Saints host Falcons in open Sunday

NEW ORLEANS (AP) — NFL’s schedulers always find a way to send the Atlanta Falcons to the Superdome for landmark games.

In 2006, for the first one played in New Orleans after Hurricane Katrina, the visitors were flattened by an emotional freight

train.

Now comes Sean Payton’s return from his bounty ban before a fan base that has eagerly awaited the chance to cheer for the

club’s only championship-winning coach in a meaningful game.

And by regular-season standards, a game with the Falcons is as meaningful as it gets for the Saints.

“The city is very excited. We’re very excited and it’s going to be a special game,” Saints tight end Jimmy Graham said. “I

would say definitely it’s one of the most significant games we’ve started with.”

Saints players are careful not to make

direct comparisons between the first game after Katrina with Payton’s

first game back.

Of course they are different. Still, there is a convergence of

factors that spike the level of excitement for today’s regular-season

opener between a proud Saints team trying to bounce back from the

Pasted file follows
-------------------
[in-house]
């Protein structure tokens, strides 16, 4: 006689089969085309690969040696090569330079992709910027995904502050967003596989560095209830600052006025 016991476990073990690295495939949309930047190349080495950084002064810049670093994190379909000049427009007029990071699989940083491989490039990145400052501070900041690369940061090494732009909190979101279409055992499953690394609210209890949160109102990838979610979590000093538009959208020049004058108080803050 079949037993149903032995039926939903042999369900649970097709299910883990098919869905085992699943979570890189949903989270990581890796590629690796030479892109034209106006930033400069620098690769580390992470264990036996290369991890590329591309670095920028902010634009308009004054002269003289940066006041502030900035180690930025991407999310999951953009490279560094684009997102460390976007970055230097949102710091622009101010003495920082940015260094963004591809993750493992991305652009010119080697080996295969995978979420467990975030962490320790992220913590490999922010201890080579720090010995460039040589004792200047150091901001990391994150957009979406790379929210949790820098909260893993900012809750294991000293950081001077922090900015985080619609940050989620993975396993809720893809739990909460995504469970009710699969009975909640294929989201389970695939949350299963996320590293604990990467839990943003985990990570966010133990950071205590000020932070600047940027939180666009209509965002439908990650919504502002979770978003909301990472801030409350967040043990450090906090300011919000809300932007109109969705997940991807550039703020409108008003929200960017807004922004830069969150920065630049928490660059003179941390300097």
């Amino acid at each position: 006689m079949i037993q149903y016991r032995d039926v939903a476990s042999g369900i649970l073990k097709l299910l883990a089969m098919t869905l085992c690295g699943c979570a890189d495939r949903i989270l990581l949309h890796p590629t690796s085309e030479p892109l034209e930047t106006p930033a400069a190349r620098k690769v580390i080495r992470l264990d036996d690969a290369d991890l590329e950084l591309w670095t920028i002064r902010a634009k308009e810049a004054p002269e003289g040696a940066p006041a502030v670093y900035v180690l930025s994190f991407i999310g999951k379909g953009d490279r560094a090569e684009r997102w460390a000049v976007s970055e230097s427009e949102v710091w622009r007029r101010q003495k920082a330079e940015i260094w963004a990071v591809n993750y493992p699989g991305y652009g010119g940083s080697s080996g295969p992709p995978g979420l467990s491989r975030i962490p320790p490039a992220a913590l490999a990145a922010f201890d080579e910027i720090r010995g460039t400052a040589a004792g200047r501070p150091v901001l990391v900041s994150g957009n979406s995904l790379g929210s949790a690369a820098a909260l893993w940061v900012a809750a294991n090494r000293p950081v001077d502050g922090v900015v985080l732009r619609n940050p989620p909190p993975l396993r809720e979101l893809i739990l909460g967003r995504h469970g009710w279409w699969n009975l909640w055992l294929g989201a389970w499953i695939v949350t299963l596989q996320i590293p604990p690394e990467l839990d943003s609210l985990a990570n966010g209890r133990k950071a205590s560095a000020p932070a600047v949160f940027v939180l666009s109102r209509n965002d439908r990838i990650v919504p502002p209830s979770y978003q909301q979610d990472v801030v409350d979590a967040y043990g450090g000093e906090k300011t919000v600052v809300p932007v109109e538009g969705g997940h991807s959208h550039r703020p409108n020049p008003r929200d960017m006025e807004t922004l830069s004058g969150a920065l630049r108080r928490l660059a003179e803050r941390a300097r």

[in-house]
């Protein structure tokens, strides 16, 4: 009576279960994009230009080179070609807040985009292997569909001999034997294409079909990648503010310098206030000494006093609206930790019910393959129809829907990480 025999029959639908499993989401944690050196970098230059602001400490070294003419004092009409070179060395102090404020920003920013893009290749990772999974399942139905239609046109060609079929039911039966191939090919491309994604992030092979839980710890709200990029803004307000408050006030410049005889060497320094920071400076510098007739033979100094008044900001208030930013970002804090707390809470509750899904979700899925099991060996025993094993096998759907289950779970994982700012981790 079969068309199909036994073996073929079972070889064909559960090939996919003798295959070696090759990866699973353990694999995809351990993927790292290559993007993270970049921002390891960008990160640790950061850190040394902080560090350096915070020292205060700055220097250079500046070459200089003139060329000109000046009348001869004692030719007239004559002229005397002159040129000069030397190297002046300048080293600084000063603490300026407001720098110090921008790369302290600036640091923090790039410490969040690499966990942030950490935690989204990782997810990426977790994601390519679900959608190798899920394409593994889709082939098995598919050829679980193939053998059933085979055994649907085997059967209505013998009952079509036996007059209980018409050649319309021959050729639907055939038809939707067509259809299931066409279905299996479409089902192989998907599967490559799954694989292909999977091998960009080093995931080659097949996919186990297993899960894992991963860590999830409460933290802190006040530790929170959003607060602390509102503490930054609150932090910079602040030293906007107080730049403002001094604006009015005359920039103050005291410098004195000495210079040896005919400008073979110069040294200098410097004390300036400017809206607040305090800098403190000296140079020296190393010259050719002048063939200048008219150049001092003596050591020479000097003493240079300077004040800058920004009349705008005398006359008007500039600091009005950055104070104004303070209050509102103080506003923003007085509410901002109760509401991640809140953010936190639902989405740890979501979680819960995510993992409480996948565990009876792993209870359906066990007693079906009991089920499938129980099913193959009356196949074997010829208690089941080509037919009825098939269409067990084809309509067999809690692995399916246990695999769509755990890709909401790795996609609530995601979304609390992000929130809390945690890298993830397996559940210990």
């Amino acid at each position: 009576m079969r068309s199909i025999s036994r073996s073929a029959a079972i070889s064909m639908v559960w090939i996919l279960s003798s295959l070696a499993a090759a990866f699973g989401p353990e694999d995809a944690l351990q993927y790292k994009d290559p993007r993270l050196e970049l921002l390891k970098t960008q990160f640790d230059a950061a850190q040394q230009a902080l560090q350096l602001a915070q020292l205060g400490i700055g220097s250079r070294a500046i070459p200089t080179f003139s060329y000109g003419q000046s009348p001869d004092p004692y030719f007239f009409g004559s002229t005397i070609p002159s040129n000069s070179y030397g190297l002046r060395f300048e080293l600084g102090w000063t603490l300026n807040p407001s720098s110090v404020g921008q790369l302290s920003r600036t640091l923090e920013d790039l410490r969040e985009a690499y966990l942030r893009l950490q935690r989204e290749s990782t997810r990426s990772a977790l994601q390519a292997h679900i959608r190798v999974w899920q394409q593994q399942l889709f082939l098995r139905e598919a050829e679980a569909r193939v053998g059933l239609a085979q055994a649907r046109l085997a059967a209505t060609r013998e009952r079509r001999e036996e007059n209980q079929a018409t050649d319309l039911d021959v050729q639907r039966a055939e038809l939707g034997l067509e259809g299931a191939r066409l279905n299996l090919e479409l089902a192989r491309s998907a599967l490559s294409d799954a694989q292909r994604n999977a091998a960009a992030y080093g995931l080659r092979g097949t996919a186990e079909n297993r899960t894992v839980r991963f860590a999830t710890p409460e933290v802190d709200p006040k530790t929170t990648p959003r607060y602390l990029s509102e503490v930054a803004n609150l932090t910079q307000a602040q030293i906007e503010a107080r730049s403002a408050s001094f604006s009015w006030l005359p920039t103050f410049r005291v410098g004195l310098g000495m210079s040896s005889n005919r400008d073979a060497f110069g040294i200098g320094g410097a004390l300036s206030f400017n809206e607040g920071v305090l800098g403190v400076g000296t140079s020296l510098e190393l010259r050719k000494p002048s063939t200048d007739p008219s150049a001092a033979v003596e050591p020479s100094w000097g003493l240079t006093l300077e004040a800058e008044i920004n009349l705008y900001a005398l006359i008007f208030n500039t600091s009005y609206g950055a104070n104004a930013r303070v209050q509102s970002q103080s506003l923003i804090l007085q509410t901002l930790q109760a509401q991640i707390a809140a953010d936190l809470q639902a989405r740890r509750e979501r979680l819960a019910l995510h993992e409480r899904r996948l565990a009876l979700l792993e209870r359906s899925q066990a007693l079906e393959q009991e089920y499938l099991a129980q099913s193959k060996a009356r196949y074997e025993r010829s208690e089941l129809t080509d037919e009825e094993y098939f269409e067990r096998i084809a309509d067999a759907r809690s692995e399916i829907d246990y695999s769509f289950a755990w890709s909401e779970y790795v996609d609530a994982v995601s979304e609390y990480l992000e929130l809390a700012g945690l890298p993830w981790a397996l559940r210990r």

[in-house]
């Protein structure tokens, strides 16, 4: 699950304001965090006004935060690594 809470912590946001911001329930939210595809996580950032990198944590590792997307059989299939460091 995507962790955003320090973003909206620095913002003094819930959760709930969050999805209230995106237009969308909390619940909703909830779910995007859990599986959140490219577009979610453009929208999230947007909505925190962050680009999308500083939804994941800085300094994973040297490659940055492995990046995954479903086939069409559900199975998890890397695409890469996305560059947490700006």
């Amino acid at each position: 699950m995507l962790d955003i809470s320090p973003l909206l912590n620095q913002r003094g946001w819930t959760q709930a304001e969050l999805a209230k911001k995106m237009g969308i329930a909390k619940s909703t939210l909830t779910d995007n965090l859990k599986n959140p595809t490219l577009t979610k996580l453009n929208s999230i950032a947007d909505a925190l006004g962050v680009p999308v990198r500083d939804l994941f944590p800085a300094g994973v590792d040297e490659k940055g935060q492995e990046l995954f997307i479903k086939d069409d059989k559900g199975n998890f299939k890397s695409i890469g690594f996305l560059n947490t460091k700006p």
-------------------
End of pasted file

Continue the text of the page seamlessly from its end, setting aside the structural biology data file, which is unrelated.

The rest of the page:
7-9 season they endured while Payton was away, and a rival

Atlanta squad that has no shortage of talent with which to defend

its NFC South title.

“A big difference is that (Atlanta)

team today is much better than that team we played in ’06,” right tackle

Zach Strief said,

adding that the emotions flowing through the Big Easy this week

pertain to sport, while the first home game after the storm

exhibited “the emotions of life, which is incredibly stronger.”

Still, Strief said there was no mistaking that football fans in Louisiana were “amped up,” and that the Saints would feed

off of the vibe.

“Sean’s back, and it’s our biggest rival in the first game — at home,” Strief said. “So you don’t want to lose that one.”

Falcons quarterback Matt Ryan was

playing for Boston College in ’06, and enjoyed the feel-good story of

the Saints’ post-Katrina

return to the rebuilt Superdome. He did not quibble with the

suggestion that the Falcons looked like sacrificial lambs that

day, but he also said this time would be different.

“Certainly I watched that game in 2006, I think as did everyone in the country. It was an awesome win for that organization

at that time and I think it kind of lifted everybody’s spirits,” Ryan said. “At this point, I think they are two different

things. We are just going to prepare the same way we always do ... for a tough road test.

“We know it’s going to be loud. We know it’s going to be tough. And we know it’s going to be a 60-minute football game,” Ryan

said. “That’s really where our mindset is.”

Here are five things to know heading into the 88th meeting of these longtime divisional rivals:

FALCON FRUSTRATION

Whether the Falcons have been playoff worthy or not, they haven’t had much luck beating the Saints since 2006, when Payton

and quarterback Drew Brees joined forces in New Orleans. The Saints have won 11 of the last 14 meetings, and Atlanta fans